Villager on oyster hunt strikes gold

Villager on oyster hunt strikes gold

INDONESIA - A poor village woman searching for oysters in a swamp has found a centuries-old chest filled with gold coins - a fabulous treasure uprooted from an ancient cemetery in the 2004 tsunami.

The chance discovery of the chest, covered in coral and oyster shells, has sparked a small gold rush to the swamps around Gampong Pande village in Banda Aceh, Indonesia.

The area had been devastated by the tsunami, Jakarta Post reported.

The cemetery contained the bones of 13th century rulers who had been buried with their treasures.

When the woman, up to her thighs in thick, oozing mud, lifted the lid, she stared in amazement at its contents. The chest was filled with gold coins of varying sizes, Mail Online reported.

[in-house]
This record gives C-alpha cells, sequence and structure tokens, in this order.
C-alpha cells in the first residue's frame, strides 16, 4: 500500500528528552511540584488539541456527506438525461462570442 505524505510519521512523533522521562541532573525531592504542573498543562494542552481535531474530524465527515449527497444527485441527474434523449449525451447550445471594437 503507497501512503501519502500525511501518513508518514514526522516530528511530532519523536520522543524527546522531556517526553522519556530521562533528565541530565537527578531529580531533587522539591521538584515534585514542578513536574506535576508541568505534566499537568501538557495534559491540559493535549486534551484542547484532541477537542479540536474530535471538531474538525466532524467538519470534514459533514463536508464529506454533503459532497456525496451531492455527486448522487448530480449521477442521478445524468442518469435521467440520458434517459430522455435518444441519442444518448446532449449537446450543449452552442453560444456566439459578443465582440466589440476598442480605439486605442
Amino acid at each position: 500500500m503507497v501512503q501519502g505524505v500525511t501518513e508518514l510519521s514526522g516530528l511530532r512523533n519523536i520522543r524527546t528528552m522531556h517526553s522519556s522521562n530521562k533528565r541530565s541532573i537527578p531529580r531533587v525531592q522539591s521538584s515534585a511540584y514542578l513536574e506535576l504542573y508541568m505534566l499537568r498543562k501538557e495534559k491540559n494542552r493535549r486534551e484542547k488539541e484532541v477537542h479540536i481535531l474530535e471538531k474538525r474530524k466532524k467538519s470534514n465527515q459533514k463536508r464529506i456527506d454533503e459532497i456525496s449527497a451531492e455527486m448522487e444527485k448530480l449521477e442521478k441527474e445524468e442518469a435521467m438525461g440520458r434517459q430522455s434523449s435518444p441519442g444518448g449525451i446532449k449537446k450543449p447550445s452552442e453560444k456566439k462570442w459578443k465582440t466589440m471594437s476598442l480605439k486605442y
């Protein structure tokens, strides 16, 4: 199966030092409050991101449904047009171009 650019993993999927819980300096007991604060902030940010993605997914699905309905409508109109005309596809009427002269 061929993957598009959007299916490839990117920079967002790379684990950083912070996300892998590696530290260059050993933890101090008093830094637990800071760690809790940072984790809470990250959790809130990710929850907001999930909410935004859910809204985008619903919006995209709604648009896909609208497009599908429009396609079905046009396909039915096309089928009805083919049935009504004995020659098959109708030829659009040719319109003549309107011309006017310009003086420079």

"They spilled out as soon as she opened the chest," Mr Abdullah, who uses only one name, told the Jakarta Post.

The woman reported the find to the authorities, who took possession of the coins, but not before many of them were taken away by locals.

As the news spread, hundreds of people rushed to the area to look for coins.

They brought with them simple tools for digging into the mud and scraping sand from the bottom of a river that runs near the site of the ancient tombs.

Those lucky enough to find coins lying loose sold them, earning 350,000 rupiah (S$38) for a coin the size of a button and 800,000 rupiah for a coin the size of a current 100 rupiah.

Mr Husaini Ibrahim, an Indonesian historian, said the area should immediately be preserved because it is rich in Acehnese history.

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